Discover More About Cause Related Marketing 2.0 Thanks to Burger King and Mattel
When a company has difficulty in finding its ‘good side’ instead of purposeful communication, one of many solutions can be “cause related marketing 2.0” (CRM). What exactly is involved in a “linear CRM”? The cause supported by the company is not necessarily a charity’s––it has to do with marketing.
Take for example hackvertising, a strategy of multi-award-winning Chief Marketing Officer Fernando Machado, who launched some of the most interesting campaigns in the last few years, including Dove’s Real Beauty sketches and Burger King and its “net neutrality” prank:
Burger King played the role of “facilitator” on a subject of public interest (the neutrality of the web), creating awareness among a range of citizens not used to taking part in such conversations and raising public attention of an issue that may not have received much attention otherwise. With this project, Burger King underlines that brands, thanks to their share of voice, their ability to be heard, can direct the gaze of citizens towards urgent current issues playing a role well beyond the pure player within their market.
For another example, look at the new Barbie’s strategy as described by Alaina Crystal from AMV BBDO. Crystal digs deep into the reason why Ruth Hander created Barbie with such a contemporary purpose:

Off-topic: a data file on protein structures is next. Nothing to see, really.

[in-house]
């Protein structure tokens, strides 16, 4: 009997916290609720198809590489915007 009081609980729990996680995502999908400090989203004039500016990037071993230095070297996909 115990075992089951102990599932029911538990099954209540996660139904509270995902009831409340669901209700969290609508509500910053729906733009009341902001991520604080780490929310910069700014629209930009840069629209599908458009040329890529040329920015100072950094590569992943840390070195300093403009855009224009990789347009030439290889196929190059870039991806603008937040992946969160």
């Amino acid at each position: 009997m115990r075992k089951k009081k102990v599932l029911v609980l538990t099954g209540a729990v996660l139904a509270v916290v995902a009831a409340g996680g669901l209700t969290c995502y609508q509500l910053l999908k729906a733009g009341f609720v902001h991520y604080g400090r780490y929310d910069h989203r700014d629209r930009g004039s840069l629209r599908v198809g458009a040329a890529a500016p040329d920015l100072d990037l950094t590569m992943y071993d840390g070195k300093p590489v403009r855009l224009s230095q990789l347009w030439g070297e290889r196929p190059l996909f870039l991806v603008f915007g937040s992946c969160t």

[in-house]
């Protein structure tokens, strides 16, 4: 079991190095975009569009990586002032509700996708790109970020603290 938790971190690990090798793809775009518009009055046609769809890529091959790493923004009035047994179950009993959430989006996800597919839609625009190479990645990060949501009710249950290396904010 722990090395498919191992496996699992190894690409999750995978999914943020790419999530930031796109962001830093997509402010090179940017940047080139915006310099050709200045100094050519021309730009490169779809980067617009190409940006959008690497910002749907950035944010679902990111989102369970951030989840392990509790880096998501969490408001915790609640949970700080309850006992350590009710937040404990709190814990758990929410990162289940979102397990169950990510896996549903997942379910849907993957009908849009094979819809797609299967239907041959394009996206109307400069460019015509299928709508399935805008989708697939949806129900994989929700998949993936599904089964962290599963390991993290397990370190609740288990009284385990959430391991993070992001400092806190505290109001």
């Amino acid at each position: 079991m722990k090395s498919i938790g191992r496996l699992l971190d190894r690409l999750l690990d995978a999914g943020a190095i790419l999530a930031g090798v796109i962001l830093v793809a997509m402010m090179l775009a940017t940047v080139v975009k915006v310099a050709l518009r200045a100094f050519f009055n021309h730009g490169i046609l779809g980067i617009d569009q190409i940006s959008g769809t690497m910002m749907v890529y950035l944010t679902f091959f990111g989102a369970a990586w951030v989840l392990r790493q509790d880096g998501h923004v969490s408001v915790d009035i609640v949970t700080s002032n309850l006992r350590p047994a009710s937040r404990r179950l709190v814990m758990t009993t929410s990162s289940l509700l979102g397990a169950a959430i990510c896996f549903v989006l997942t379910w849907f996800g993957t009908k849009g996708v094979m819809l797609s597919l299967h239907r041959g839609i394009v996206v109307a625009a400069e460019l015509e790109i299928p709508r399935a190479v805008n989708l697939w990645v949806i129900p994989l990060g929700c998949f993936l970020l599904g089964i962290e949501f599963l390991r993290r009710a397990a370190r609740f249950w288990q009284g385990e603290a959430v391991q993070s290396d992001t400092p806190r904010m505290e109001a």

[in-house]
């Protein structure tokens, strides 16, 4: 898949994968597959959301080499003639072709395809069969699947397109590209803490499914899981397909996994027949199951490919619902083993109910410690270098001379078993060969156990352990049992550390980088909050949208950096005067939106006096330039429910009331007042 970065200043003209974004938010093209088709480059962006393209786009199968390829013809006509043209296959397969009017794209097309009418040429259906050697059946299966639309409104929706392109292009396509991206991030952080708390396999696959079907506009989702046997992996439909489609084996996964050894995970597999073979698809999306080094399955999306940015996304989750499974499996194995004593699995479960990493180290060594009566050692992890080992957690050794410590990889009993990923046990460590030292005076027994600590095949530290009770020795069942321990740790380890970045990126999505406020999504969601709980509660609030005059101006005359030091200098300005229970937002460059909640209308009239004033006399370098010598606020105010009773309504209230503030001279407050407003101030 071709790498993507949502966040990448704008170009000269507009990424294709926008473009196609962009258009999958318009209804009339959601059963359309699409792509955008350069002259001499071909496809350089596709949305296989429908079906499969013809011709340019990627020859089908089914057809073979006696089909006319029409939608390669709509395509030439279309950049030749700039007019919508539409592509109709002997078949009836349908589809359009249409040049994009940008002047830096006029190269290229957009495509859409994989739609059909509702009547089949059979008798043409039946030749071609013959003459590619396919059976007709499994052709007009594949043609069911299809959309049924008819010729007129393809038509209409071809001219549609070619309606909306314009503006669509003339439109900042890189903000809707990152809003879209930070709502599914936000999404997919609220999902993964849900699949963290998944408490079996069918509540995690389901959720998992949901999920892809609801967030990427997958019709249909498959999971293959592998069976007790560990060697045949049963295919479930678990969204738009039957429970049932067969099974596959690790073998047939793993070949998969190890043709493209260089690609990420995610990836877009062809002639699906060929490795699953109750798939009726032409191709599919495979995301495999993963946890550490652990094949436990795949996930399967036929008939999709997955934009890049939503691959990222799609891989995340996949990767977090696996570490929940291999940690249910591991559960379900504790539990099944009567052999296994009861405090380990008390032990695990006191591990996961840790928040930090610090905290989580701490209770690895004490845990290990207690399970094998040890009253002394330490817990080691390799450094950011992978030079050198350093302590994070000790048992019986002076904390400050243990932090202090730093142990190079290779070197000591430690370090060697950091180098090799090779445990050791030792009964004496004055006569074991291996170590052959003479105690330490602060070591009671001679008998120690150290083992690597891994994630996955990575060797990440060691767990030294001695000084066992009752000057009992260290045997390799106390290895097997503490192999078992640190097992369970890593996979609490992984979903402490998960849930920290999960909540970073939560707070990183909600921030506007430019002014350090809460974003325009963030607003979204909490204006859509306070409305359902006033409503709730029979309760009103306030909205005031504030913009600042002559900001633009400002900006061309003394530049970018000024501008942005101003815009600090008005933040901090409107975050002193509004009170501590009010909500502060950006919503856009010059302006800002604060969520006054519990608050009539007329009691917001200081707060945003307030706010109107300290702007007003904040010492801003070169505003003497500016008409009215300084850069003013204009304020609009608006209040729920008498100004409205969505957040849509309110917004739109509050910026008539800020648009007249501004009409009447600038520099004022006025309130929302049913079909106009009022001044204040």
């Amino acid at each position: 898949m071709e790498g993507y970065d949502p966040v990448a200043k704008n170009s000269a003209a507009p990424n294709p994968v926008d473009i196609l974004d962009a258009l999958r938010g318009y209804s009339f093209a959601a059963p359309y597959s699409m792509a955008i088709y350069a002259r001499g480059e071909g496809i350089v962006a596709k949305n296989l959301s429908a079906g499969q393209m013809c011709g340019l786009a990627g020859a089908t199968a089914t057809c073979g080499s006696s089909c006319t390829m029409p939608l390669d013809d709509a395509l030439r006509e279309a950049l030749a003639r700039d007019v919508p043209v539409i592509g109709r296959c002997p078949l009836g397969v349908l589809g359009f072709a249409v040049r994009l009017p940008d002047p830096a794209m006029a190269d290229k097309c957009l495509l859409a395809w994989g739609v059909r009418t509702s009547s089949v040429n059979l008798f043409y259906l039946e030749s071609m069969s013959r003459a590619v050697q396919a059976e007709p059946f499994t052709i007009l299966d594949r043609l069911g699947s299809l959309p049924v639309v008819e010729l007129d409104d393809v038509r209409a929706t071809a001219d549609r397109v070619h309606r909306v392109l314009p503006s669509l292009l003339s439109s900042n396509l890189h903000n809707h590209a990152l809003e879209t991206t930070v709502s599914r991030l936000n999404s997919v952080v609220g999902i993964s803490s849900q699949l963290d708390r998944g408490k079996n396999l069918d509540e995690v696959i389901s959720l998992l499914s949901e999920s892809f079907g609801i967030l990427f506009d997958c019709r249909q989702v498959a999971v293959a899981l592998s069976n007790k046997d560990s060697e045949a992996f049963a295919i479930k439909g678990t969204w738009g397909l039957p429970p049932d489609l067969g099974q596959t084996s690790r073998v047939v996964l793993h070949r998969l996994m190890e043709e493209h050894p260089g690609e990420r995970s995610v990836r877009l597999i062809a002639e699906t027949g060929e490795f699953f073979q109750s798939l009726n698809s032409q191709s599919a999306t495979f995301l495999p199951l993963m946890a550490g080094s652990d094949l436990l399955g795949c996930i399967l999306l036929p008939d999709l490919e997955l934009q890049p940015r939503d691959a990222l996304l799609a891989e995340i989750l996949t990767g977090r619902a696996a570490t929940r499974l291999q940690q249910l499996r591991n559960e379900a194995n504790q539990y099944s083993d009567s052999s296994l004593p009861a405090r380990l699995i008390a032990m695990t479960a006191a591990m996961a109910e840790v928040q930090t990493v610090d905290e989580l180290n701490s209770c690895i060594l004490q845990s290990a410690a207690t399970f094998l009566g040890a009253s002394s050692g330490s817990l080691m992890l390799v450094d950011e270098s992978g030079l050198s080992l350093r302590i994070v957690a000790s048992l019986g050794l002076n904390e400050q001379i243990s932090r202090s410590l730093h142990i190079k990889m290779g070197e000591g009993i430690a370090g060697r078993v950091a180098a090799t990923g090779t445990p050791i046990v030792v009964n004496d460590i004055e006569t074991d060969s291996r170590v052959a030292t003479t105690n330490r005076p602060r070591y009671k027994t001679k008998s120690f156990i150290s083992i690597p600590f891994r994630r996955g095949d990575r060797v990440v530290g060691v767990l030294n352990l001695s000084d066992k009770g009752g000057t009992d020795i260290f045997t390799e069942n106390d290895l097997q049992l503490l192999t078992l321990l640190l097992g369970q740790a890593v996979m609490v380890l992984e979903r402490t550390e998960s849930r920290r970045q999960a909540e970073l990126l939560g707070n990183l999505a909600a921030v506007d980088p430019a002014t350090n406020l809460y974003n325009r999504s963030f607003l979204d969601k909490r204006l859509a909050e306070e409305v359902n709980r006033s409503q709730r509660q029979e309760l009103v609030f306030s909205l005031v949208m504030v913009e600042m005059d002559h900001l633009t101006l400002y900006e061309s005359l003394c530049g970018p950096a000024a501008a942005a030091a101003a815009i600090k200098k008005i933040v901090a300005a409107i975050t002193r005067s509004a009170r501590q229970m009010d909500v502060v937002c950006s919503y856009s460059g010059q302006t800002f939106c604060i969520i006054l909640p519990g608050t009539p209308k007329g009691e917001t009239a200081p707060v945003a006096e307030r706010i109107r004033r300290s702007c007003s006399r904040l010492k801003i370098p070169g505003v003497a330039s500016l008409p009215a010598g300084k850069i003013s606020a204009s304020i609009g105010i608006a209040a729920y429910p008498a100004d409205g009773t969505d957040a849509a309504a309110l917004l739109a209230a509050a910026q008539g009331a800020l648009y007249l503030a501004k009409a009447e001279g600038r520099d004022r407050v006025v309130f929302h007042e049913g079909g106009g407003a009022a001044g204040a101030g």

“The little girl could be anything she wanted to be.”
Starting from this, in 2016 Mattel transformed Barbie’s shapes in response to the scorching criticism of an ideal body shape that is unattainable for most girls, communicated a positive message of girl empowerment with Imagine the Dossibilities, and in 2017 their “Dads Who Play with Barbie” campaign aimed to broaden their audience and broke prejudices against men partaking in feminine activities. However, while Mattel has taken positive steps in its communication, it has not communicated a responsible plan for the company’s suppliers to fight against Chinese factory workers’ poor labor conditions and toxic products.
Although I appreciate Mattel and Burger King efforts towards a more conscious consumer, all of this is not without risks. There is a potential danger that the brands’ commercial aims (selling more burgers for example) could end up simplifying the very issues that they are supporting.
And so one wonders how Mattel is taking responsibility for suppliers to combat the inadequate working conditions in Chinese factories and fight against the use of toxic products. Likewise, if we look at fast food restaurants, the impact on the environment of production, delivery, cooking, and packaging of food is enormous and according to some sources cited by the Guardian, Burger King’s animal feed comes from deforested lands in Brazil and Bolivia.
If we don’t start seeing brands for what they really are, instead of only seeing what they want to show us, we won’t be able, as consumers and concerned citizens, to demand respect and responsibility towards our planet. The only way companies are going to change is if they see a reaction from us towards a more sustainable production and consumption. Let’s change the talk.
IMMAGINE Lena Vargas @lenalaballena
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